The Encyclopaedia of Plymouth History

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SECOND WORLD WAR (1939-1945)


Updated:  29 January 2011 

Doctor Andrew Scotland was appointed the new Director of Education for Plymouth on Friday January 9th 1942.  [1]

On Monday January 12th 1942 a start was made in the Mutley area with the collection of the City's unnecessary railings for iron and steel scrap.  Railings of a historical or ornamental interest were not moved.  Compensation was claimable.  [2]

One notable flying boat flight landed at RAF Mount Batten in the early hours of Saturday January 17th 1942, with Sir Winston Churchill, Lord Beaverbrook and the Air Chief Marshall, Sir Charles Portal, on board.  Their flight from Norfolk, Virginia, via Bermuda (to fool enemy aircraft out hunting for the aircraft) in a Boeing 314A named "Berwick" operated by the British Overseas Airways Corporation (BOAC), had covered 3,287 miles and arrived twelve minutes ahead of schedule.  Mr Churchill had taken over the controls from senior pilot Commander Kelly Rogers for part of the journey.  the flight from Bermuda to Plymouth had taken 17 hours 55 minutes.  They left Plymouth for London by special train shortly after 11am.  [2a]

Under the Emergency Powers (Defence) Acts 1939 and 1940, the requisitioning of unnecessary railings started on Monday January 19th 1942 in Compton, Crownhill, Saint Budeaux, Pennycross and Molesworth Wards.  [3]

Princess Marie Louise, grand-daughter of Queen Victoria, visited the YMCA in Union Street, Plymouth, on Saturday January 31st 1942.  [1]

The rationing of soap for domestic use started on Monday February 9th 1942.  [1]

The Hyde Park Social Centre, Plymouth, was opened on Saturday February 14th 1942 by HRH the Duke of Kent.  He remained in the City until February 16th.  [1]

Tuesday March 3rd 1942 was a very special day for a number of City of Plymouth Police and Fire officers who, on that day, attended an investiture at Buckingham Palace when HM King George VI presented them with the British Empire Medals (BEM) for their bravery and gallant conduct during the heavy bombing raids of March and April 1941.  They were: Inspector Herbert Beswick; Police Constable Robert Eakers; Aircraftman (formerly Police Constable) Alan John Hill; Mr William Edgecombe; Mr Arthur Larson; and Private Leslie Stephens, who had been a Messenger in the Fire Brigade and was the youngest person at that time to have received an award at an investiture.  Among those in the audience were 2-years-old Wendy Hill and 9-years-old Beryl Eakers.  [4]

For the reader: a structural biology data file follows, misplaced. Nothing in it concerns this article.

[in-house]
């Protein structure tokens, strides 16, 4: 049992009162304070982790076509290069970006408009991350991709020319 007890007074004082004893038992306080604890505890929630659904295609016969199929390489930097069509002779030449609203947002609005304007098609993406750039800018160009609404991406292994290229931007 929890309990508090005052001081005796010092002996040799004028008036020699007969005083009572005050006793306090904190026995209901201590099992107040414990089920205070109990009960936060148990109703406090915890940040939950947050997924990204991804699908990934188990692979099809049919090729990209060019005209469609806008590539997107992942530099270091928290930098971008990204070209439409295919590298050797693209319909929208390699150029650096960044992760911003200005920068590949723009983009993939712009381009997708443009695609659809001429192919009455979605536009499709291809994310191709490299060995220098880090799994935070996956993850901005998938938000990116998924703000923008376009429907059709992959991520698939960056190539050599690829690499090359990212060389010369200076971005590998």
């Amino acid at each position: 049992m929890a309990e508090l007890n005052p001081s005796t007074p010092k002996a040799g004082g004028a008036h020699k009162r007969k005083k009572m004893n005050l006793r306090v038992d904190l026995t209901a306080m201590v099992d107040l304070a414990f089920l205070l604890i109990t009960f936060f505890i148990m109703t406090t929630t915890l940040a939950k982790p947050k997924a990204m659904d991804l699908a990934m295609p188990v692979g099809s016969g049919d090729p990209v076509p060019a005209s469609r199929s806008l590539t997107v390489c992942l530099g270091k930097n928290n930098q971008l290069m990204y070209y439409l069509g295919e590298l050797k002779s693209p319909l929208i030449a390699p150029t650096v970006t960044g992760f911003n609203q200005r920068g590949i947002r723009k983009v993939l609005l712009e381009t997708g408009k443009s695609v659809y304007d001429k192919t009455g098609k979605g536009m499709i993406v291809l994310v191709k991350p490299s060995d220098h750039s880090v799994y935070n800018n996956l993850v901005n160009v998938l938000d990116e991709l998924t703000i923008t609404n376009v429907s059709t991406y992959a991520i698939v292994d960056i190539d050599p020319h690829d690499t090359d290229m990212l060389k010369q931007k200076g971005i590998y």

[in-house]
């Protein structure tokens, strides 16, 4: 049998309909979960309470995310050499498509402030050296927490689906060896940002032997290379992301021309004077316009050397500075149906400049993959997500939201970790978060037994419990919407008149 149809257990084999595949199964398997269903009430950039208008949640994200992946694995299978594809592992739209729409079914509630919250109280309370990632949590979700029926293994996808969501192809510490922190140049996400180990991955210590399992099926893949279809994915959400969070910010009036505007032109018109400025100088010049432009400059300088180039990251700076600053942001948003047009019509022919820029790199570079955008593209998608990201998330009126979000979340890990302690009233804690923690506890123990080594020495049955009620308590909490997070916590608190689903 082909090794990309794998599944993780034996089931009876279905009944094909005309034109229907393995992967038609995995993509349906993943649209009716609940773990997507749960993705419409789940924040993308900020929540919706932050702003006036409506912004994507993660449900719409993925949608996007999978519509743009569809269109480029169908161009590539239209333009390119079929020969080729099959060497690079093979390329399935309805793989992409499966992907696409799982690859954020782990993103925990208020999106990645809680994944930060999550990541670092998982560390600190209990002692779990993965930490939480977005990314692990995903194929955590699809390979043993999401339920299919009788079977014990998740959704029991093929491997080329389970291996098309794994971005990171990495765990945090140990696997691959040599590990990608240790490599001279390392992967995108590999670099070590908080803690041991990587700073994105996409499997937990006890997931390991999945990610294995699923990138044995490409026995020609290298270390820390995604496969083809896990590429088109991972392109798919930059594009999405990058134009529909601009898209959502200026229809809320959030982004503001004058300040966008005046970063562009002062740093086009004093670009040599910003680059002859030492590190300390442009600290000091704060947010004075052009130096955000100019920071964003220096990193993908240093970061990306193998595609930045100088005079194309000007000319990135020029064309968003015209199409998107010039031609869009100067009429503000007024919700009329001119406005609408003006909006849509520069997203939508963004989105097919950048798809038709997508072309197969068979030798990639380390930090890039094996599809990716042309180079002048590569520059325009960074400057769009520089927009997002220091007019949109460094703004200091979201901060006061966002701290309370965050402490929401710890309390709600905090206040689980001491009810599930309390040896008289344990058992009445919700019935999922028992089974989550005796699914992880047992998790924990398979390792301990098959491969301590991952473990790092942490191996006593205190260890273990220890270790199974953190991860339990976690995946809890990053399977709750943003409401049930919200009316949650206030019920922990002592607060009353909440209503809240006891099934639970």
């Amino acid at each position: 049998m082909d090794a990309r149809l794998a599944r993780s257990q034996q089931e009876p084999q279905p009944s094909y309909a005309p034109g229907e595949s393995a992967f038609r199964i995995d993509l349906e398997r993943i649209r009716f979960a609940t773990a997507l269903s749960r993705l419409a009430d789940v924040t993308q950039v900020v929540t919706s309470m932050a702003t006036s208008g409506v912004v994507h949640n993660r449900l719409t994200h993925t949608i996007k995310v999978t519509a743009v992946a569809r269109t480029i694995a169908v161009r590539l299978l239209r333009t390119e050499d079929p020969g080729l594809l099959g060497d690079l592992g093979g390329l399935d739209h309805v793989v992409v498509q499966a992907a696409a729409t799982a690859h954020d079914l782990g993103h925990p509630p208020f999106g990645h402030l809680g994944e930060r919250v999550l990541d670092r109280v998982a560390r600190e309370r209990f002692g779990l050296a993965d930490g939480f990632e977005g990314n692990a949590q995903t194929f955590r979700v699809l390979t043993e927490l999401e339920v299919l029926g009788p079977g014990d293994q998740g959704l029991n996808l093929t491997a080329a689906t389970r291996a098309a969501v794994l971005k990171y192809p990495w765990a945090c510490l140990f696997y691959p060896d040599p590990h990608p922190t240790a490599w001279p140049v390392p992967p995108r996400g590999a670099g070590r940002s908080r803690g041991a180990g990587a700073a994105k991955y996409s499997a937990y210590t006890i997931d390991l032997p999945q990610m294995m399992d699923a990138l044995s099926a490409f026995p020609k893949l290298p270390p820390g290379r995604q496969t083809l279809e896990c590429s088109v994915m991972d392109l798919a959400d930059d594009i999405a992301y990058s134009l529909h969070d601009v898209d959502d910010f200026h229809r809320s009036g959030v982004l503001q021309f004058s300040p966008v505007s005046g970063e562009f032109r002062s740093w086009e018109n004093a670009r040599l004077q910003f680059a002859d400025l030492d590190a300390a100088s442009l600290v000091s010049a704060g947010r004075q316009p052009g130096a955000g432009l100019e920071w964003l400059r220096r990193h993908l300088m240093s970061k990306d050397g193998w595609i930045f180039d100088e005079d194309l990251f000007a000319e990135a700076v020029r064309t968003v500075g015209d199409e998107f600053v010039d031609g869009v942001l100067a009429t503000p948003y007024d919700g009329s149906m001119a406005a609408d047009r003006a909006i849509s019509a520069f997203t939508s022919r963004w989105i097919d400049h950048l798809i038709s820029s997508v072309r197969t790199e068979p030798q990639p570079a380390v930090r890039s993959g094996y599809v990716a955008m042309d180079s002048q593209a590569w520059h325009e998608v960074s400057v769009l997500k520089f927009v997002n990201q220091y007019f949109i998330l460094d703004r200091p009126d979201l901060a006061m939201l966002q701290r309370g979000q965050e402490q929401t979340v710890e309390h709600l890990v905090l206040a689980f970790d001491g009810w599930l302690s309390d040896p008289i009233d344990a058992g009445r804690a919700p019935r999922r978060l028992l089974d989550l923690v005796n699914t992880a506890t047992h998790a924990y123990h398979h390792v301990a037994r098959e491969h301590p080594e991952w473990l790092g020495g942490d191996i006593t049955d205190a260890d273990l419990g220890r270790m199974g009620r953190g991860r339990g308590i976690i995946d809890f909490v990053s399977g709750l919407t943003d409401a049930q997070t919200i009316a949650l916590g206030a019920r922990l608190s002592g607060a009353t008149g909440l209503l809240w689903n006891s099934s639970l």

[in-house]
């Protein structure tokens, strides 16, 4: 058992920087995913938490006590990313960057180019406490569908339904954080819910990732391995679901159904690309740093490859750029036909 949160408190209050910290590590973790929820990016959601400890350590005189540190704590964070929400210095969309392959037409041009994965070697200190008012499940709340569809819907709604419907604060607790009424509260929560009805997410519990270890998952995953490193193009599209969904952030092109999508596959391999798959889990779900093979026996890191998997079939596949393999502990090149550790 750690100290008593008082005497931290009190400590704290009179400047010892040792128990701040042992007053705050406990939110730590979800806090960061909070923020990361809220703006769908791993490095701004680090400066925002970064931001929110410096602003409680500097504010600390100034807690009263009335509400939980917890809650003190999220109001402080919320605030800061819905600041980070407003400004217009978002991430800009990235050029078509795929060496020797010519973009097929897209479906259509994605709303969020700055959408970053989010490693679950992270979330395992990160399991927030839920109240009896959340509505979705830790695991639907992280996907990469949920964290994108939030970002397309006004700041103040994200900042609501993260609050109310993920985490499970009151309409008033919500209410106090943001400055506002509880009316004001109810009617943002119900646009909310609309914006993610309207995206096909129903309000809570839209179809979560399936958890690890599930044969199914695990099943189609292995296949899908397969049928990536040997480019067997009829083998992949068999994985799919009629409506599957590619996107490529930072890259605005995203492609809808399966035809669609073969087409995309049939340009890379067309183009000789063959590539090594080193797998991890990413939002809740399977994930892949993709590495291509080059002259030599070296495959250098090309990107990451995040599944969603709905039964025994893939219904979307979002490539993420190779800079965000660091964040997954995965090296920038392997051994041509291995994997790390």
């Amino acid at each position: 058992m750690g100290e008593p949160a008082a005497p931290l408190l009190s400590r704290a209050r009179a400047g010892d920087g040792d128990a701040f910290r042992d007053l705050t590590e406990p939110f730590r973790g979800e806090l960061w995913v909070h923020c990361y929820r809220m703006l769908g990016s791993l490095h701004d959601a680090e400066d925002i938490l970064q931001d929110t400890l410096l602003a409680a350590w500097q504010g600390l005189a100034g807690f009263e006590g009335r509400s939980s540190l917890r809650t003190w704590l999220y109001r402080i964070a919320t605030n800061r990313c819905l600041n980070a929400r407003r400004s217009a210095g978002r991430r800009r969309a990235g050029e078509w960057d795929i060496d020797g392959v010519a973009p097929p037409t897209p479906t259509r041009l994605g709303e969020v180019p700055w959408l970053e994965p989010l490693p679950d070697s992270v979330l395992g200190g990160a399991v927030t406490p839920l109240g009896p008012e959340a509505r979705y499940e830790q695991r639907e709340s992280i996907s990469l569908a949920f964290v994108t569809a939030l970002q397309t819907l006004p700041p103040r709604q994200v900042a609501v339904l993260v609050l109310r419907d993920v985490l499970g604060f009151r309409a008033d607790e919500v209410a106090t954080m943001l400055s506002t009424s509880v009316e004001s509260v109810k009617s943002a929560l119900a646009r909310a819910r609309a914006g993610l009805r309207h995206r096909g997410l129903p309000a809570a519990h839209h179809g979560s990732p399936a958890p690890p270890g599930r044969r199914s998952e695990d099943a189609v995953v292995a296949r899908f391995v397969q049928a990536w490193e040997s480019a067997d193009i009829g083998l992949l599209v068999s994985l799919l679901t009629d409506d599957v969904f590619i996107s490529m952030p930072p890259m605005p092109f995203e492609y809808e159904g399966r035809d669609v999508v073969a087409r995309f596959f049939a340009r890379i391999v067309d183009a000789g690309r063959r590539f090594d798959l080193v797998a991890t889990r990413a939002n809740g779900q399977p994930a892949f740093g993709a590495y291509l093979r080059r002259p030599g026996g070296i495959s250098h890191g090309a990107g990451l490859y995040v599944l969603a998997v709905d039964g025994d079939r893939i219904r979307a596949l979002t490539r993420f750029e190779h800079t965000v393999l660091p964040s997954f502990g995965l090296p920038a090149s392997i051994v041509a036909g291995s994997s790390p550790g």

By March 1942 demolition of those buildings that had been destroyed in the air raids was well under way.  Messrs Charles Griffiths, a London company with experience of the aftermath of the London Blitz, were given the job and their foreman in Plymouth was a young man by the name of Mr George Donachy.  [5]

On Friday March 20th 1942, the first anniversary of the large air raids of 1941, King Peter of Yugoslavia arrived in Plymouth.  He took the salute the following day at the Plymouth Warship Week parade.  It was announced on Monday March 30th that Plymouth had collected £1,396,000, which was £170,000 more than Portsmouth.  [1]

White bread was available for the last time on Easter Sunday April 5th 1942.  [1]

The Duke of Gloucester made a private visit to Plymouth on Easter Monday April 6th 1942.  [1]

Mr Herbert Morrison, the Home Secretary, visited Plymouth on Thursday April 9th 1942.  [1]